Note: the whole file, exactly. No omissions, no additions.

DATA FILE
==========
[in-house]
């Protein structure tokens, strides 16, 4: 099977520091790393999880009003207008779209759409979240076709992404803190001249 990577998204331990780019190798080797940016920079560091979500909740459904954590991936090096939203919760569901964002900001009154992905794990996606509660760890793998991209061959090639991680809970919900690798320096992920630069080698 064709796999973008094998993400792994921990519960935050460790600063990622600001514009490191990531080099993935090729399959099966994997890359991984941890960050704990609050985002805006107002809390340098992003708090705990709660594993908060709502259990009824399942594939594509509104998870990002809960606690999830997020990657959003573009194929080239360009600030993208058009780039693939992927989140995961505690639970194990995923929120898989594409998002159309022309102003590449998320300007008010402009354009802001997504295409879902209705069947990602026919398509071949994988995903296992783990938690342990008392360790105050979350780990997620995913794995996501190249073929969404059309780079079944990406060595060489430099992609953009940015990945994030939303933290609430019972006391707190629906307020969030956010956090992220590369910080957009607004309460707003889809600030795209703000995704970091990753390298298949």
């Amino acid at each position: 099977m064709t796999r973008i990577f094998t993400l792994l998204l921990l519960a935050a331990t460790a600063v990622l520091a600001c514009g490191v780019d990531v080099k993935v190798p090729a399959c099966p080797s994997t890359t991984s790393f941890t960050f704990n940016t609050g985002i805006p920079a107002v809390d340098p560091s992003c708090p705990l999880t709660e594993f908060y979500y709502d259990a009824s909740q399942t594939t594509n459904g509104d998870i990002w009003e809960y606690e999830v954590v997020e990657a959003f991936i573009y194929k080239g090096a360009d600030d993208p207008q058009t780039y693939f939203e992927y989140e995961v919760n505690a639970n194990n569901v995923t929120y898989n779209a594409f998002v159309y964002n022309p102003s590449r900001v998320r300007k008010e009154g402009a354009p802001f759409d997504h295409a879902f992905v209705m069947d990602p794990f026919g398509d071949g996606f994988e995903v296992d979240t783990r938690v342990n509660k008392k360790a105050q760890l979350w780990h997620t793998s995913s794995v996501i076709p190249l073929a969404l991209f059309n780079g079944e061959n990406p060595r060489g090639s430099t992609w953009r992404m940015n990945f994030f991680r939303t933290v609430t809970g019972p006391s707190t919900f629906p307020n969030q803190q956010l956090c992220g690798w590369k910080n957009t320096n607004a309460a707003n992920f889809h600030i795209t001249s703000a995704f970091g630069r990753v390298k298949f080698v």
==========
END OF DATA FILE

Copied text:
[in-house]
């Protein structure tokens, strides 16, 4: 099977520091790393999880009003207008779209759409979240076709992404803190001249 990577998204331990780019190798080797940016920079560091979500909740459904954590991936090096939203919760569901964002900001009154992905794990996606509660760890793998991209061959090639991680809970919900690798320096992920630069080698 064709796999973008094998993400792994921990519960935050460790600063990622600001514009490191990531080099993935090729399959099966994997890359991984941890960050704990609050985002805006107002809390340098992003708090705990709660594993908060709502259990009824399942594939594509509104998870990002809960606690999830997020990657959003573009194929080239360009600030993208058009780039693939992927989140995961505690639970194990995923929120898989594409998002159309022309102003590449998320300007008010402009354009802001997504295409879902209705069947990602026919398509071949994988995903296992783990938690342990008392360790105050979350780990997620995913794995996501190249073929969404059309780079079944990406060595060489430099992609953009940015990945994030939303933290609430019972006391707190629906307020969030956010956090992220590369910080957009607004309460707003889809600030795209703000995704970091990753390298298949």
């Amino acid at each position: 099977m064709t796999r973008i990577f094998t993400l792994l998204l921990l519960a935050a331990t460790a600063v990622l520091a600001c514009g490191v780019d990531v080099k993935v190798p090729a399959c099966p080797s994997t890359t991984s790393f941890t960050f704990n940016t609050g985002i805006p920079a107002v809390d340098p560091s992003c708090p705990l999880t709660e594993f908060y979500y709502d259990a009824s909740q399942t594939t594509n459904g509104d998870i990002w009003e809960y606690e999830v954590v997020e990657a959003f991936i573009y194929k080239g090096a360009d600030d993208p207008q058009t780039y693939f939203e992927y989140e995961v919760n505690a639970n194990n569901v995923t929120y898989n779209a594409f998002v159309y964002n022309p102003s590449r900001v998320r300007k008010e009154g402009a354009p802001f759409d997504h295409a879902f992905v209705m069947d990602p794990f026919g398509d071949g996606f994988e995903v296992d979240t783990r938690v342990n509660k008392k360790a105050q760890l979350w780990h997620t793998s995913s794995v996501i076709p190249l073929a969404l991209f059309n780079g079944e061959n990406p060595r060489g090639s430099t992609w953009r992404m940015n990945f994030f991680r939303t933290v609430t809970g019972p006391s707190t919900f629906p307020n969030q803190q956010l956090c992220g690798w590369k910080n957009t320096n607004a309460a707003n992920f889809h600030i795209t001249s703000a995704f970091g630069r990753v390298k298949f080698v």